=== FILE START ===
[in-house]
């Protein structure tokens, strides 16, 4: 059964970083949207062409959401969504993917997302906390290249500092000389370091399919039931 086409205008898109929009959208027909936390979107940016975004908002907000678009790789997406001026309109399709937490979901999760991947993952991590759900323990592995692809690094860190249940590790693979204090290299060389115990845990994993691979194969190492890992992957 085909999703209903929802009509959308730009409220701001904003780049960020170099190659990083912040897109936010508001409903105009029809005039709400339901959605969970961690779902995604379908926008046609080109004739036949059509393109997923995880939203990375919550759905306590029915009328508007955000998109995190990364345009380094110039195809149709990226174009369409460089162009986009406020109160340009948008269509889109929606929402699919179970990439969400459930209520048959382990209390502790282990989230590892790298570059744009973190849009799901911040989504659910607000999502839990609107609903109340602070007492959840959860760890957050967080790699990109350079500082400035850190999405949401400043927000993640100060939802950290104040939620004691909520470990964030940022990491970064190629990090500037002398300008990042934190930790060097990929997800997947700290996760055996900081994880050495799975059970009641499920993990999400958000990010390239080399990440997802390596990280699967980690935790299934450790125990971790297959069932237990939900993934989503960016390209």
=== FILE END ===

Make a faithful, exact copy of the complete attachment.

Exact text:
[in-house]
């Protein structure tokens, strides 16, 4: 059964970083949207062409959401969504993917997302906390290249500092000389370091399919039931 086409205008898109929009959208027909936390979107940016975004908002907000678009790789997406001026309109399709937490979901999760991947993952991590759900323990592995692809690094860190249940590790693979204090290299060389115990845990994993691979194969190492890992992957 085909999703209903929802009509959308730009409220701001904003780049960020170099190659990083912040897109936010508001409903105009029809005039709400339901959605969970961690779902995604379908926008046609080109004739036949059509393109997923995880939203990375919550759905306590029915009328508007955000998109995190990364345009380094110039195809149709990226174009369409460089162009986009406020109160340009948008269509889109929606929402699919179970990439969400459930209520048959382990209390502790282990989230590892790298570059744009973190849009799901911040989504659910607000999502839990609107609903109340602070007492959840959860760890957050967080790699990109350079500082400035850190999405949401400043927000993640100060939802950290104040939620004691909520470990964030940022990491970064190629990090500037002398300008990042934190930790060097990929997800997947700290996760055996900081994880050495799975059970009641499920993990999400958000990010390239080399990440997802390596990280699967980690935790299934450790125990971790297959069932237990939900993934989503960016390209």